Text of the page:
Rep. Warren Davidson never intended to enter politics.
In 2016, he had never been a candidate. He had no name recognition, and he remembers laughing when someone suggested he try a vacant Ohio House seat that year.
But the businessman and former Army Ranger came into the national spotlight as the candidate to succeed former House Speaker John Boehner in the district the old-fashioned Republican represented for 25 years.
Six years later, Mr. Davidson redefined the district north of Cincinnati as part of the Trump-era sweeping Republican Party reform. From Mr Davidson’s perspective, the party is finally catching up with its voters.
“People don’t want the status quo,” he told The Washington Times. “You look at an institution with an approval rating of 12-15%, and people want to change that. At least in the room [that message] begins to be received.”
When Mr. Davidson was elected to Congress in 2016, he was the first candidate to be supported by the newly formed House Freedom Caucus.
The influential right-wing group, formed by nine conservative Republicans in 2015, led charges of toppling the party establishment, including ousting Mr Boehner from his position as speaker over his reluctance to accelerate key campaign promises.
Rep. Ohio Republican Jim Jordan and one of the founders of the Freedom Caucus, called Mr. Davidson “one of the brightest members of Congress,” said his victory paved the way for the caucus’s current success.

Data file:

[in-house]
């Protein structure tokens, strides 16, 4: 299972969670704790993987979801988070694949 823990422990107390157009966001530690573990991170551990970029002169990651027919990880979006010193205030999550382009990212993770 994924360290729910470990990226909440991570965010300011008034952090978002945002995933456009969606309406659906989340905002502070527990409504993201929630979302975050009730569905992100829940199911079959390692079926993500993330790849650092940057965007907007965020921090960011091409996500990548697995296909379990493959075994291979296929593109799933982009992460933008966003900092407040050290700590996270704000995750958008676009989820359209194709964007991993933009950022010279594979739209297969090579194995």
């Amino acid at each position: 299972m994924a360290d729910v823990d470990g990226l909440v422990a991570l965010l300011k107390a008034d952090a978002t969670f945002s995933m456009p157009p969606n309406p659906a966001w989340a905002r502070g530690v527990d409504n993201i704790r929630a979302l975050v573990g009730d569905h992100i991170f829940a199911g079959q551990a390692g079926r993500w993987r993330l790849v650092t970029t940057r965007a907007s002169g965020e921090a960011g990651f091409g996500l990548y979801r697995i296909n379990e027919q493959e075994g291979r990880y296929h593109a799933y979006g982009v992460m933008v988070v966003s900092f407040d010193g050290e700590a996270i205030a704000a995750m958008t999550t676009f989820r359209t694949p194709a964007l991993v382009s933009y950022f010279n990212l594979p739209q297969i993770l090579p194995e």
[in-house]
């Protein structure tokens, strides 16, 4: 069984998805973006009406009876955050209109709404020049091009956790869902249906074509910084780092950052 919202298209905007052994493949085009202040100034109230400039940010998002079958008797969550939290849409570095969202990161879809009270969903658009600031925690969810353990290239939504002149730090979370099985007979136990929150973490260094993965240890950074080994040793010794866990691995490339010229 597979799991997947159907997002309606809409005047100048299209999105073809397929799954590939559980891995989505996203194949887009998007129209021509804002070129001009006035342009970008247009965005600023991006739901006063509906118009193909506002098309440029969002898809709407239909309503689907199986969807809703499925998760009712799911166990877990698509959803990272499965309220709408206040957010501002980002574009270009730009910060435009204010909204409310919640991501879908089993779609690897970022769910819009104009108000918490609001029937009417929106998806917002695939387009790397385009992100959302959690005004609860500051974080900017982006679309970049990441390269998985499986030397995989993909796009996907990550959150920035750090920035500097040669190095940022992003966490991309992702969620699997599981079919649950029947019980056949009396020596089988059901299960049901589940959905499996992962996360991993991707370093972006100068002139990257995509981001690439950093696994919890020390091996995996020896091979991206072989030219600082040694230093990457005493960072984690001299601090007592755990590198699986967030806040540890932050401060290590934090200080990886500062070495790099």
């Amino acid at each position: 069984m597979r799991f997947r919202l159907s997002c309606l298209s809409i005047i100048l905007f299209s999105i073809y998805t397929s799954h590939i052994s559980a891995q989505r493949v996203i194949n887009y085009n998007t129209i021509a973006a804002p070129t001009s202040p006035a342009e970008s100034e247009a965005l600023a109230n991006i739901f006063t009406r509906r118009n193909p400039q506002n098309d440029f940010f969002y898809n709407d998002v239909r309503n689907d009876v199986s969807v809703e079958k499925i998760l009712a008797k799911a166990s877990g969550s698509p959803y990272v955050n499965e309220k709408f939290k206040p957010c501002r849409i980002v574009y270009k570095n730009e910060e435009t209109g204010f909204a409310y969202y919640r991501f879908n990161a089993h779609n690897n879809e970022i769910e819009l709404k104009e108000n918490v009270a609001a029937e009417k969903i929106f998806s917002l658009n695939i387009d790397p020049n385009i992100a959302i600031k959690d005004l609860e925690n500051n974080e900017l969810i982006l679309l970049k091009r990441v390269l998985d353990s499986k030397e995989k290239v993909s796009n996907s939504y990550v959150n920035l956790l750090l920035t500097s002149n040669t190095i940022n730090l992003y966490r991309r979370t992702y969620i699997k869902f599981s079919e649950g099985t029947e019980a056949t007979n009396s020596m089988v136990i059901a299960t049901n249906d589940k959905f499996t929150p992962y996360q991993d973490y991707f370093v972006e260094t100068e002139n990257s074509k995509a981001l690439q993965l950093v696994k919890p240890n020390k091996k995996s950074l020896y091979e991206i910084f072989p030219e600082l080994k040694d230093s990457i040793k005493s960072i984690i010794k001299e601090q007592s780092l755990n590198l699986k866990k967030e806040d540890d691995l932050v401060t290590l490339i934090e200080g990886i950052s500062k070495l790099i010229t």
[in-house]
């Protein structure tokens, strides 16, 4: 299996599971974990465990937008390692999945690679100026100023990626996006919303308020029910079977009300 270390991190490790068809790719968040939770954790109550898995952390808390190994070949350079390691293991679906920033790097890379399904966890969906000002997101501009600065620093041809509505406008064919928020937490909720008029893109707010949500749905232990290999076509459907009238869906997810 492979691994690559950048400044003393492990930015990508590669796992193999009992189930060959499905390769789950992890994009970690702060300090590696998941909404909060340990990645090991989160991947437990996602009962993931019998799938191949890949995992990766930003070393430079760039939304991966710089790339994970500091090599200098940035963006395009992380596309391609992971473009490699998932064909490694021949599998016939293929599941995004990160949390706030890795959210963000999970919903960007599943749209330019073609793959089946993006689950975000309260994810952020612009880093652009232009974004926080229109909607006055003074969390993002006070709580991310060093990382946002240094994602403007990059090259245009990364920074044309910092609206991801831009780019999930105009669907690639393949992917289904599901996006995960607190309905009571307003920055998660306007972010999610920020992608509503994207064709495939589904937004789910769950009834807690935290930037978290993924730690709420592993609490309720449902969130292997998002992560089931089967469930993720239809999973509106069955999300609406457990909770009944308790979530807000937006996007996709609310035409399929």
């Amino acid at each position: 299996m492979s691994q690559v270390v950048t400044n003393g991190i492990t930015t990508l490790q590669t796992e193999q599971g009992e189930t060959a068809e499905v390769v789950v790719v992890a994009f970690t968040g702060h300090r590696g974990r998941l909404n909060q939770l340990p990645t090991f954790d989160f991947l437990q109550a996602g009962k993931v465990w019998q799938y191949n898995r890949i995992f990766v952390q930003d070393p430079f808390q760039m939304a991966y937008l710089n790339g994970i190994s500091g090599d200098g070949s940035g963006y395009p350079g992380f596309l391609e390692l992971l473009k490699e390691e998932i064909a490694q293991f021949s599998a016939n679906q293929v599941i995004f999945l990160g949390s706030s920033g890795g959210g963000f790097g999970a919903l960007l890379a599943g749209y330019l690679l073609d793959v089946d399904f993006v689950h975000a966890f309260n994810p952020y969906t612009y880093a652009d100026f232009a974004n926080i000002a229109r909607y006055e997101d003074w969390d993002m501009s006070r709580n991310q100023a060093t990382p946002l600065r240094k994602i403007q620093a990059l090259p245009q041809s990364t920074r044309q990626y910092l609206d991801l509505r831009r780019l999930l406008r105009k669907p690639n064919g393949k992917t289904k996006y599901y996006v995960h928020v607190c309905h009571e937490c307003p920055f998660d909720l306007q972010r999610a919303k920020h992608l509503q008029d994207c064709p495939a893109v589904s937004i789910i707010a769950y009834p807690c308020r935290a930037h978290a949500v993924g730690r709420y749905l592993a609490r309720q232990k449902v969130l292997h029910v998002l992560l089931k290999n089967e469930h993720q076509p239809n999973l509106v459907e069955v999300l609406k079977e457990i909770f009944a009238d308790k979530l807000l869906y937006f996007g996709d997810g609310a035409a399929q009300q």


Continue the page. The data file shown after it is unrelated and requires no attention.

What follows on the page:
“There were about 13 people in that race and we loved Warren. We helped Warren and we won the very first race we ever entered,” Jordan said. “That was just good for the Freedom Caucus when we started.”
Mr. Jordan said Mr. Davidson is an example of someone who is conservative and can stay true to their values when they come to Washington, which motivated his support for his colleague.
While in Congress, Mr. Davidson has made fiscal policy his focus by establishing the Sound Money Caucus, which is committed to preserving the US dollar as the world’s reserve currency.
He voted with former President Donald Trump nearly 90% of the time and Mr Biden about 7% of the time.
mr. Davidson is aiming for a fifth term and is expected to be a shoo-in for the win, according to David Niven, a political science professor at the University of Cincinnati.
“Davidson moves from one safe seat to another,” said Mr. nive. “It’s a district absolutely designed to elect a Republican, and he can safely occupy that seat for as long as he wants.”
In November, he will face Democrat Vanessa Enoch, a policy advisor.
In the past six years, Mr. Davidson, there were challenges to be compared to his predecessor or other colleagues. But over time, he has worked to give the neighborhood a new legacy.
“For a long time people saw it as Speaker Boehner’s district, or people said, ‘Well, you’re like Jim Jordan or not enough like Jim Jordan,’” said Mr. davidson. “I’d just say, ‘Well, I’m not Jim Jordan and I’m not John Boehner. I’m Warren Davidson, nice to meet you, and you do it again.”